Imagine if the elected representatives of the people were to vote on the future style of the country’s buildings. Picture fiery Bundestag speeches, delivered by the factions of glass, concrete, wood, postmodernism, post-post-postmodernism, “something with columns” and “somehow more human.” From now on, the style, determined by the majority vote, would spread rapidly across cities, states and embassy buildings abroad. You could casually say that’s pretty far-fetched.

But what about June 20, 1991, one might reply. That was the day when the question “How many MPs do you need to change a style” was answered. The answer was ten. If those ten had changed their minds that day, united Germany would have remained a Bonn-governed republic. What does that have to do with architecture? Just look at the visage of the capital city of Berlin today: The dystopian punch-card façade of the new BND (Federal Intelligence Service) headquarters, the cabbage-like bloated chancellery and the historic zombie known as the Stadtschloss. Alongside and in between a filling that seamlessly closes all the gaps in the history-rutted city. Before, it had always been somewhat incomprehensible, contradictory and scattered, but Berlin, once it became the capital city, was forcibly transformed into a city of significance, weight and historicity: everything became ponderous and serious. At last, Germany, with its quasi-genetically ordained regionalism, had a center! Finally, the makeshifting was over!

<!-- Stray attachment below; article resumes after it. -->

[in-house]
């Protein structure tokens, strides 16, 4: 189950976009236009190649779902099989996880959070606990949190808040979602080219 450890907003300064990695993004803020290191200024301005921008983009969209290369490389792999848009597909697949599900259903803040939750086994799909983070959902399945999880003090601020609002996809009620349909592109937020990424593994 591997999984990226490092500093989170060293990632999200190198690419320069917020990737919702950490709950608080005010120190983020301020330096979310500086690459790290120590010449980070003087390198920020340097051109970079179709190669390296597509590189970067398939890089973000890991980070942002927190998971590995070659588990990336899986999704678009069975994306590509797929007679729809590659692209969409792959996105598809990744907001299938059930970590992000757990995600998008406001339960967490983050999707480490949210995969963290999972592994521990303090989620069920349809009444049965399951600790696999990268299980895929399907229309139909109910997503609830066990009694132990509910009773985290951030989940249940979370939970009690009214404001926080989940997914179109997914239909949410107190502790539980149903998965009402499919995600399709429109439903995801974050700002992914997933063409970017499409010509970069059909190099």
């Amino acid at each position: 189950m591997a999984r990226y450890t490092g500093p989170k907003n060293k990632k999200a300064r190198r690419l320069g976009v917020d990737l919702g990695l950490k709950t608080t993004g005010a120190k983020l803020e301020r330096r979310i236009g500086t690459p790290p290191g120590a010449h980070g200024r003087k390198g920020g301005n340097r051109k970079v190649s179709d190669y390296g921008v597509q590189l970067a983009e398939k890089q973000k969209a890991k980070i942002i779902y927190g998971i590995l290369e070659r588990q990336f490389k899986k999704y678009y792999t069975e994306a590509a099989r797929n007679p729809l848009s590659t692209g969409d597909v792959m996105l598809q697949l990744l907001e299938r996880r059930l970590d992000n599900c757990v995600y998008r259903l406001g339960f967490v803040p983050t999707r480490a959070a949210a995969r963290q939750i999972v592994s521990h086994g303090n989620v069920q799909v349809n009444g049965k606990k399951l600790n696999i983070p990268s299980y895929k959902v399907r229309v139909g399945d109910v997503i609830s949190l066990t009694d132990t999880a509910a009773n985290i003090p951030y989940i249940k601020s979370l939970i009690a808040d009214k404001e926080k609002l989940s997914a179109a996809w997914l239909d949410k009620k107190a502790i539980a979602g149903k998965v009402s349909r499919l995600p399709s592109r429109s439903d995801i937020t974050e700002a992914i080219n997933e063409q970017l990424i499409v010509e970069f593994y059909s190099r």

This non-eternal, but wistfully permanent centeredness instantaneously spread an enormous gravitational field across Berlin, which manifested itself with weighty, stone punch-press edifices. The twenty-first century has seen the Rhenish free spirit, rebellious southern German 1848 liberalism, cautious northern German bourgeoisie, and other traditions, steamrollered by this forced Prussian-ness just as much as this region’s building culture has been shot through and broken down bit by bit with Berlin-style blocks of stone. Is it really so far-fetched to assume that a Bonn-governed republic would have had a completely different visage today, a more open, lighter and carefree one? Then we can only wonder whether the system of government itself would have been different thanks to this structural lightness. At any rate, we should grasp the simple equation “glass = democracy” with careful and skeptical fingers.